General Johnnie Wilson
U.S. Army (Ret.)
President & CEO, JWil LLC
Gen. Wilson is a retired four-star Army general. He entered the U.S. Army in 1961 as an enlisted soldier and was commissioned a second lieutenant in the Ordnance Corps in 1967. Much later, he was selected to command the Ordnance Center responsible for the training and professional development of thousands of soldiers, NCOs and officers. Following this successful assignment, he was responsible for personnel management for a workforce with over 80,000 military and civilian members. He held a variety of important positions including deputy commanding general of the Army's largest and most diverse logistics unit. He retired as the commander of the U.S. Army Materiel Command.
Vice President, Learning, Training, and Development
The Boeing Company
Norma Clayton brings the benefits of technology to people around the world. Mentoring young people also makes up a big part of her succcess. "People need strong mentors, a good support system, to get through life," she said on receiving her Black Engineer of the Year Award for Professional Achievement more than 10 years ago. "I feel strongly about teaching kids to live their own dreams. They have to find things in life they are passionate about. The challenge we face, as parents and mentors, is to help them find the right way." Clayton has been described as The Boeing Company's lead mentor. She is responsible for training, design and development of programs focused on ensuring that 160,000 employees have the right skills to perform theier jobs. Clayton mentors young people who aspire to be engineers or are in the early stages of engineering or scientific careers.
Vice President, CTO
2013 BEYA Pioneer
Lauren States joined IBM as a systems engineer in 1978. During her time in IBM’s software group she built an organization of 5,000 technical architects and specialists along with management systems and supporting business processes. She also identified the need to provide mentors and sponsors to employees that may otherwise be overlooked among 100,000 individuals in the United States. Since then, over 30 candidates have been promoted to executive rank. More recently as a senior executive on IBM’s integration and values team she was responsible for transforming processes for skills development, knowledge management and career progression for IBM’s professional sales force. In her current role, she is responsible for technology strategy for IBM’s growth initiatives including cloud computing, Smarter Planet, business analytics and growth markets. States co-chairs the IBM North America Black Constituency Council, chairs the Board of Visitors for Northeastern University College of Business, serves on the board of directors for MoJo (momsandjobs.com) and is a member of the Executive Leadership Council.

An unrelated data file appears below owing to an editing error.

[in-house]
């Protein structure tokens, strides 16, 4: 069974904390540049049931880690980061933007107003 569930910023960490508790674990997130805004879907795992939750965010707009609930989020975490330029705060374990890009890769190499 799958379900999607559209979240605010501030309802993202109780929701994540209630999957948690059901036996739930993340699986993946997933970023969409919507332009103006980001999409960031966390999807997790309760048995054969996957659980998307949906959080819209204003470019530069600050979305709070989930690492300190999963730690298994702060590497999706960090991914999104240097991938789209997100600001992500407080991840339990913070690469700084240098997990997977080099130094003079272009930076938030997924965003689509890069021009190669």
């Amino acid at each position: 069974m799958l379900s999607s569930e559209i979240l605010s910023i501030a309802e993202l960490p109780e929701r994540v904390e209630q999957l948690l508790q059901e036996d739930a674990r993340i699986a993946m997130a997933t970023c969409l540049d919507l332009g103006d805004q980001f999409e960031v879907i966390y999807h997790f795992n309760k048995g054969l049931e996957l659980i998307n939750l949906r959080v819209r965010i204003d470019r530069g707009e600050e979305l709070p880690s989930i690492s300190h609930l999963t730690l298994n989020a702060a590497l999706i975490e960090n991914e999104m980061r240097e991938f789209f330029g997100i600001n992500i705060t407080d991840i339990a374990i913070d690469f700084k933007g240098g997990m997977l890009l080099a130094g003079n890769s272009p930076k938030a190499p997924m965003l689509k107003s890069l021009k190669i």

Dr. Wanda M. Austin
President and CEO
2009 Black Engineer of the Year
Dr. Wanda Austin is president and CEO of The Aerospace Corporation, a leading architect for U.S. space programs. She assumed this position in January 2008. Previously, she was senior vice president (SVP) of the company’s National Systems Group, which supports the Intelligence community in the acquisition, launch, and operation of advanced technology space systems and their ground stations. She was also SVP of the Engineering and Technology Group, directing a staff of 1,000 engineers and scientists working in space-related disciplines. Austin is internationally recognized for her work in satellite and payload system acquisition, systems engineering, and system simulation. She is a member of the National Academy of Engineering, a fellow of the American Institute of Aeronautics and Astronautics, and a member of the International Academy of Astronautics. She is committed to inspiring the next generation to study STEM disciplines and make science and engineering their preferred career choices. Under her leadership, a number of national initiatives are supported by Aerospace Corp., including participation in MathCounts, US FIRST Robotics, and Change the Equation. Austin earned a bachelor’s in mathematics from Franklin & Marshall College in Lancaster, Pennsylvania, master’s degrees in systems engineering and mathematics from the University of Pittsburgh, and a doctorate in systems engineering from the University of Southern California.
Linda Gooden, Ph.D.
Executive Vice President, Information Systems & Global Solutions Officer
Lockheed Martin Corporation
Linda Gooden is a top executive in corporate America. She leads 40,000 technology professionals who provide IT solutions, systems and services in 46 U.S. state and about 60 countries. They support civil, defense, intelligence and government customers. Before this, Gooden was executive vice president of Lockheed Martin's Information Technology & Global Services business area, and before that she was president of Lockheed Martin Information Technology -- a unit she grew over a decade to become a multibillion dollar business. She receieved a bachelor's degree in computer technology from Youngstown State University, and earned a Bachelor of Science degree in Business Administration and a Masters of Business Administration from the University of Maryland University College. Gooden supports a number of professional, academic, and civic organizations, and serves on the executive boards of the Armed Forces Communications and Electronics Association, the Information Technology Association of America (ITAA), and the University Systems of Maryland Board of Regents.
Vice Admiral Walter J. Davis Jr.
U.S. Navy (Ret.)
While a young Walter Davis was studying for his bachelor's degree in electrical engineering at Ohio State University, he went to Pensacola, Fla., one summer and got a chance to go up in some navy planes. The experience helped him decide that naval aviation was something he'd like to try. After he received his commission in 1959 through the Ohio State University U.S. Naval Reserve Officers' Training Corps program, he became a naval aviator in 1960. He flew combat tours in Vietnam and accumulated more than 3,500 flight hours and more than 800 carrier landings. During his long career, he also served as an F-14 squadron commander, an aircraft carrier commanding officer aboard the USS Ranger, battle group commander, and a navy engineer for the F-14 aircraft. Davis' last assignment was as the deputy chief of Naval Operations for Space, Information Warfare, and Command-Control Systems, and Modeling and Simulation.